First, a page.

The construction industry will need to recruit 217,000 new workers by 2025, according to a new forecast published by the Construction Industry Training Board (CITB).
The sector has bounced back quicker than expected from the Covid-19 pandemic and the industry will reach 2019 levels of output in 2022, according to the Construction Skills Network (CSN), who say the additional 217,000 workers will be needed just to meet demand.
According to the CSN, most English regions will experience an increase in construction workers by 2025, with East Midlands (1.7%) and West Midlands (1.4%) forecast to lead demand. Scotland (1.4%) and Wales (0.7%) are also predicted to fare well. The only region forecast to see a slight decline in workforce is the North East (-0.1%).
Major projects such as HS2 are driving growth in some regions and infrastructure (5.2%) and private housing (6.7%) should see the healthiest pace of expansion by 2025. The CSN also expects a growing contribution to come from repair, maintenance and improvement work, as retrofitting existing buildings to meet net zero emissions targets becomes more important.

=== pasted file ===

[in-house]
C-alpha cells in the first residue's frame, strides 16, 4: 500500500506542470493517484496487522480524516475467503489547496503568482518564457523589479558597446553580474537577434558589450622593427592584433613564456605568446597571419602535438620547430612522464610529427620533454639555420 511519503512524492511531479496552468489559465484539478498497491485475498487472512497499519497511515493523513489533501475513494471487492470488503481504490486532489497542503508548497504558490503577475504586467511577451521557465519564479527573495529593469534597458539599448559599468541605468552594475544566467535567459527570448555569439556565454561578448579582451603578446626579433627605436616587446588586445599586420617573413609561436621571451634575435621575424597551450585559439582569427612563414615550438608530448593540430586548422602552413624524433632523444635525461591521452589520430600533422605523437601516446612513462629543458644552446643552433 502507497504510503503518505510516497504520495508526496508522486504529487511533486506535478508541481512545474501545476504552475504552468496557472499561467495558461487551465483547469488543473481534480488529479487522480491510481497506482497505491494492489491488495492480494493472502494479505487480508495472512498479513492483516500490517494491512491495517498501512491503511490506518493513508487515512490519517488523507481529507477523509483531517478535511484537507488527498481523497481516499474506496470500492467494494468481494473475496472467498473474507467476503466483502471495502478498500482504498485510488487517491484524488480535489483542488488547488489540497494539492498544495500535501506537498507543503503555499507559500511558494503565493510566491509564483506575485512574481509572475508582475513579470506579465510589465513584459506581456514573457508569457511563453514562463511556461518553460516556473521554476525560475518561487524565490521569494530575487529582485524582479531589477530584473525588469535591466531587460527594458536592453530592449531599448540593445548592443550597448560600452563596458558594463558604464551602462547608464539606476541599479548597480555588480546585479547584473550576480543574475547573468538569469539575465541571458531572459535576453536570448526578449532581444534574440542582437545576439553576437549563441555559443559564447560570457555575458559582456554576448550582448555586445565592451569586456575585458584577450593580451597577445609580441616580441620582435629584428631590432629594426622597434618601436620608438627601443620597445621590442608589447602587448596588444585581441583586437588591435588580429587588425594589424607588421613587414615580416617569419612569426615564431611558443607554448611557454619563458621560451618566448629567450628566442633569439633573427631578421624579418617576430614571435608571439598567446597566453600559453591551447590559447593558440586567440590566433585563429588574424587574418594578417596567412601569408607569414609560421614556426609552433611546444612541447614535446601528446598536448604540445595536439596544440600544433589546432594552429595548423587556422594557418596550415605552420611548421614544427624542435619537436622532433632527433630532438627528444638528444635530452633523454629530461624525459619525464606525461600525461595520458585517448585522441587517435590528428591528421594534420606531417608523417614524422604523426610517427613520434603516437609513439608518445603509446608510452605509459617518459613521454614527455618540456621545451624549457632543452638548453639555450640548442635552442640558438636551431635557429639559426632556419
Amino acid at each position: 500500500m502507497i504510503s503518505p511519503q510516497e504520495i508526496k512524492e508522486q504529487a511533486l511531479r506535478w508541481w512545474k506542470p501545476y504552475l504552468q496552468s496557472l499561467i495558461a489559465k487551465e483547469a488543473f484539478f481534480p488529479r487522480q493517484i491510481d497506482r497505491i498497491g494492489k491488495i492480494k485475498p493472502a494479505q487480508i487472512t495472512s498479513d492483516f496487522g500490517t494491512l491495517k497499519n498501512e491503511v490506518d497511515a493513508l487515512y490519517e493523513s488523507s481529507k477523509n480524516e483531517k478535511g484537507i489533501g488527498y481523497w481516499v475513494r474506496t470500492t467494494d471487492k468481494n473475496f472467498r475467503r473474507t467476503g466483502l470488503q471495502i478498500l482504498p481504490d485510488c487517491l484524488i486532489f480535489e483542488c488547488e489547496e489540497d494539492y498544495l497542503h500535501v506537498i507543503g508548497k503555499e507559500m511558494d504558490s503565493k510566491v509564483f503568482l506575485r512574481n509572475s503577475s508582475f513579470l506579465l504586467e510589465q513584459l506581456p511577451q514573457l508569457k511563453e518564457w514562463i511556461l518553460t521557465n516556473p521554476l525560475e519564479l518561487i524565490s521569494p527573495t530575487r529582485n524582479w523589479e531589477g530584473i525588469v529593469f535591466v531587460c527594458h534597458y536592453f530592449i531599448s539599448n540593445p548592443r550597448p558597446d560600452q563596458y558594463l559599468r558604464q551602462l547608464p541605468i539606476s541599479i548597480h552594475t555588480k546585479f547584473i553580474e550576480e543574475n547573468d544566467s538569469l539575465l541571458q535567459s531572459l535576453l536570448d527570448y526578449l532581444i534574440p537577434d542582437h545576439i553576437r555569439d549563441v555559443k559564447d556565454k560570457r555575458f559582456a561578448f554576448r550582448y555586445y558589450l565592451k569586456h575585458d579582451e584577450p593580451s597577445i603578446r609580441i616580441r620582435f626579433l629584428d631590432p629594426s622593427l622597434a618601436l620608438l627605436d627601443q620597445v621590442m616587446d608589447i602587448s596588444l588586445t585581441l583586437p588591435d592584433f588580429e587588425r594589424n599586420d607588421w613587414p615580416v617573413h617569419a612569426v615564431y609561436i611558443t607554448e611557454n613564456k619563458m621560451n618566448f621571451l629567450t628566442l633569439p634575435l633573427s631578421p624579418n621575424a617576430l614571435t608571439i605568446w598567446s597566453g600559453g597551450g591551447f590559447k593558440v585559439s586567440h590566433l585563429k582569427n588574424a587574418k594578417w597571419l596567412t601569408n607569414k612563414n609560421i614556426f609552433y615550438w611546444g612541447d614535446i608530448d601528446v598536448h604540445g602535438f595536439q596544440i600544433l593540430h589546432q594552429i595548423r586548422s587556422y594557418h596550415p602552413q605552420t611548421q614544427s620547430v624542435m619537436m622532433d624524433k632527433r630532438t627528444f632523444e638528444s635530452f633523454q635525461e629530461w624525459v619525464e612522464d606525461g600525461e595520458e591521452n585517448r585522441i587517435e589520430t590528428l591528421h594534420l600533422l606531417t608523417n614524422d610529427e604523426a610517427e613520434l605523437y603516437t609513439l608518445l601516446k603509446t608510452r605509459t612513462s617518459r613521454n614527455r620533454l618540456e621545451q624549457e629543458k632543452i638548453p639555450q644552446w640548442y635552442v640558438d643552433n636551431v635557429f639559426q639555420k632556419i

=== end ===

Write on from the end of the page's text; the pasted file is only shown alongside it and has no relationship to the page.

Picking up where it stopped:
In terms of annual average recruitment requirement (ARR), the most in demand trades are forecast to be in wood trades & interior fit-out (5,500 per year), other construction professionals and technical staff (5,150), construction managers (3,600) and electrical installation trades and (3,400). There will also be a demand for non-construction, office-based professional, technical and IT support staff (7,850).
However, according the CSN, it’s not all good news - the commercial sector faces significant near-term risks while the public sectors could be impacted by tighter government finances. Despite this, the CSN forecasts UK output to grow annually at an average rate of 4.4% across 2021-2025.
CITB policy director Steve Radley said: “It’s great to see construction coming back so strongly and creating lots of job opportunities. We need to adopt new approaches to meet these growing skills needs and deliver these quickly. We are working closely with government and FE to build better bridges between FE and work and make apprenticeships more flexible. We are also making significant investments in supporting work experience that make it easier for employers to bring in new blood.
“We must also make sure that we invest in the skills that will drive change and meet new and growing needs such as Net Zero emissions and Building Safety. We will be announcing plans soon to tackle specific skills and occupations such as leadership and management, digital skills and skills related to energy efficiency.”